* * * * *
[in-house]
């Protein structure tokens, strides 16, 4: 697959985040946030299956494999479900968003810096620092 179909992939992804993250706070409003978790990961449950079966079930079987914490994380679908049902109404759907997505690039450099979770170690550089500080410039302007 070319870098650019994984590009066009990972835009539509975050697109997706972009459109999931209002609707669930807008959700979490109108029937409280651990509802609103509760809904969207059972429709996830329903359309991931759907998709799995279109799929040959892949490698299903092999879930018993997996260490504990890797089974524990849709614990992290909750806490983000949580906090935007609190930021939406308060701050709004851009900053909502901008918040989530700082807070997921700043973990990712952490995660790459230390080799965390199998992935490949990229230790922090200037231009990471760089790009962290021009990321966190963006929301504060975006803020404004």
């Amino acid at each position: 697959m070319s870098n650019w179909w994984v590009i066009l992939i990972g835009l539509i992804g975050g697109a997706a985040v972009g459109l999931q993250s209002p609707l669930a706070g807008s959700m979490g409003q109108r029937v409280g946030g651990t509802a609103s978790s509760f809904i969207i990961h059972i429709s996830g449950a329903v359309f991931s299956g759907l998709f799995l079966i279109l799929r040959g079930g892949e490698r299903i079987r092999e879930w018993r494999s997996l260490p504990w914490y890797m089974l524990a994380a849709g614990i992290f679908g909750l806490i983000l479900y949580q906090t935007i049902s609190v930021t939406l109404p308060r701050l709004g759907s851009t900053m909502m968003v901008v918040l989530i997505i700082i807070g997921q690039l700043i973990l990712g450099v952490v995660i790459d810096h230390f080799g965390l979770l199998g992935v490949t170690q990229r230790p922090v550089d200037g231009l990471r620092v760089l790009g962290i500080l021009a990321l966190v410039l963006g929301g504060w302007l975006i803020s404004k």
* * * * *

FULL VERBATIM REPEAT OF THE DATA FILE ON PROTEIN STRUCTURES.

[in-house]
């Protein structure tokens, strides 16, 4: 697959985040946030299956494999479900968003810096620092 179909992939992804993250706070409003978790990961449950079966079930079987914490994380679908049902109404759907997505690039450099979770170690550089500080410039302007 070319870098650019994984590009066009990972835009539509975050697109997706972009459109999931209002609707669930807008959700979490109108029937409280651990509802609103509760809904969207059972429709996830329903359309991931759907998709799995279109799929040959892949490698299903092999879930018993997996260490504990890797089974524990849709614990992290909750806490983000949580906090935007609190930021939406308060701050709004851009900053909502901008918040989530700082807070997921700043973990990712952490995660790459230390080799965390199998992935490949990229230790922090200037231009990471760089790009962290021009990321966190963006929301504060975006803020404004």
């Amino acid at each position: 697959m070319s870098n650019w179909w994984v590009i066009l992939i990972g835009l539509i992804g975050g697109a997706a985040v972009g459109l999931q993250s209002p609707l669930a706070g807008s959700m979490g409003q109108r029937v409280g946030g651990t509802a609103s978790s509760f809904i969207i990961h059972i429709s996830g449950a329903v359309f991931s299956g759907l998709f799995l079966i279109l799929r040959g079930g892949e490698r299903i079987r092999e879930w018993r494999s997996l260490p504990w914490y890797m089974l524990a994380a849709g614990i992290f679908g909750l806490i983000l479900y949580q906090t935007i049902s609190v930021t939406l109404p308060r701050l709004g759907s851009t900053m909502m968003v901008v918040l989530i997505i700082i807070g997921q690039l700043i973990l990712g450099v952490v995660i790459d810096h230390f080799g965390l979770l199998g992935v490949t170690q990229r230790p922090v550089d200037g231009l990471r620092v760089l790009g962290i500080l021009a990321l966190v410039l963006g929301g504060w302007l975006i803020s404004k």